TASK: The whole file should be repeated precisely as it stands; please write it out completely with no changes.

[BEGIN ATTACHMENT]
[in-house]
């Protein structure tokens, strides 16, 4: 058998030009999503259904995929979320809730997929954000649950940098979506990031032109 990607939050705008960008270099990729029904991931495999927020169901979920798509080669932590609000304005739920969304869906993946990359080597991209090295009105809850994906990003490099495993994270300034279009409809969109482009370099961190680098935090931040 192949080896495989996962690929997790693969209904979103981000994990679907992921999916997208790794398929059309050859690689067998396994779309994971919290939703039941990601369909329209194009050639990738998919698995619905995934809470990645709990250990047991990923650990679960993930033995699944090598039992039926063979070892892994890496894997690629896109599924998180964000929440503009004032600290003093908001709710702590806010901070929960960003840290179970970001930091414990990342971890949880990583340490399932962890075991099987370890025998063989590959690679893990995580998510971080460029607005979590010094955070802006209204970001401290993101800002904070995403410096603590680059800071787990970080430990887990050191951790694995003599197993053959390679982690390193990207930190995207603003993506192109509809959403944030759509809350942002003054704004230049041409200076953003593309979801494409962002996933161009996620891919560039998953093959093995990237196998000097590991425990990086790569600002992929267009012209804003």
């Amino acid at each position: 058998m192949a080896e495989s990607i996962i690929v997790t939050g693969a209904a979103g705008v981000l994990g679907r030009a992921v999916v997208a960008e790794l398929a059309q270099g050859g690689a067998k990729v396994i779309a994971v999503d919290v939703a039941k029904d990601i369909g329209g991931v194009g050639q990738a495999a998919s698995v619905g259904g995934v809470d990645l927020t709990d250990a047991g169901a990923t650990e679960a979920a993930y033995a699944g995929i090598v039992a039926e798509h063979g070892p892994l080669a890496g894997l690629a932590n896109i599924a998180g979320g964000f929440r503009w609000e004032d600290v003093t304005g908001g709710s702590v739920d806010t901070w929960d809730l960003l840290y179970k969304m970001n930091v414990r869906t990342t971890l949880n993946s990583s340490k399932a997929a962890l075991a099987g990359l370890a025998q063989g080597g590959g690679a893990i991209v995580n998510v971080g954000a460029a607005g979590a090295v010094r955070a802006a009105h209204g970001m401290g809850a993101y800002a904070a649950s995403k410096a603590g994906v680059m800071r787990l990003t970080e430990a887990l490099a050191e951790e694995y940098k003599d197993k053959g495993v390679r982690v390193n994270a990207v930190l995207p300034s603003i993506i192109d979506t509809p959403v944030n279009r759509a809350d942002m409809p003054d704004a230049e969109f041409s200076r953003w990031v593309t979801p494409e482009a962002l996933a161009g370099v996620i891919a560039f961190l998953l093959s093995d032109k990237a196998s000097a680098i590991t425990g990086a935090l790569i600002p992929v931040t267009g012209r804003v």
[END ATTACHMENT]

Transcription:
[in-house]
């Protein structure tokens, strides 16, 4: 058998030009999503259904995929979320809730997929954000649950940098979506990031032109 990607939050705008960008270099990729029904991931495999927020169901979920798509080669932590609000304005739920969304869906993946990359080597991209090295009105809850994906990003490099495993994270300034279009409809969109482009370099961190680098935090931040 192949080896495989996962690929997790693969209904979103981000994990679907992921999916997208790794398929059309050859690689067998396994779309994971919290939703039941990601369909329209194009050639990738998919698995619905995934809470990645709990250990047991990923650990679960993930033995699944090598039992039926063979070892892994890496894997690629896109599924998180964000929440503009004032600290003093908001709710702590806010901070929960960003840290179970970001930091414990990342971890949880990583340490399932962890075991099987370890025998063989590959690679893990995580998510971080460029607005979590010094955070802006209204970001401290993101800002904070995403410096603590680059800071787990970080430990887990050191951790694995003599197993053959390679982690390193990207930190995207603003993506192109509809959403944030759509809350942002003054704004230049041409200076953003593309979801494409962002996933161009996620891919560039998953093959093995990237196998000097590991425990990086790569600002992929267009012209804003």
């Amino acid at each position: 058998m192949a080896e495989s990607i996962i690929v997790t939050g693969a209904a979103g705008v981000l994990g679907r030009a992921v999916v997208a960008e790794l398929a059309q270099g050859g690689a067998k990729v396994i779309a994971v999503d919290v939703a039941k029904d990601i369909g329209g991931v194009g050639q990738a495999a998919s698995v619905g259904g995934v809470d990645l927020t709990d250990a047991g169901a990923t650990e679960a979920a993930y033995a699944g995929i090598v039992a039926e798509h063979g070892p892994l080669a890496g894997l690629a932590n896109i599924a998180g979320g964000f929440r503009w609000e004032d600290v003093t304005g908001g709710s702590v739920d806010t901070w929960d809730l960003l840290y179970k969304m970001n930091v414990r869906t990342t971890l949880n993946s990583s340490k399932a997929a962890l075991a099987g990359l370890a025998q063989g080597g590959g690679a893990i991209v995580n998510v971080g954000a460029a607005g979590a090295v010094r955070a802006a009105h209204g970001m401290g809850a993101y800002a904070a649950s995403k410096a603590g994906v680059m800071r787990l990003t970080e430990a887990l490099a050191e951790e694995y940098k003599d197993k053959g495993v390679r982690v390193n994270a990207v930190l995207p300034s603003i993506i192109d979506t509809p959403v944030n279009r759509a809350d942002m409809p003054d704004a230049e969109f041409s200076r953003w990031v593309t979801p494409e482009a962002l996933a161009g370099v996620i891919a560039f961190l998953l093959s093995d032109k990237a196998s000097a680098i590991t425990g990086a935090l790569i600002p992929v931040t267009g012209r804003v």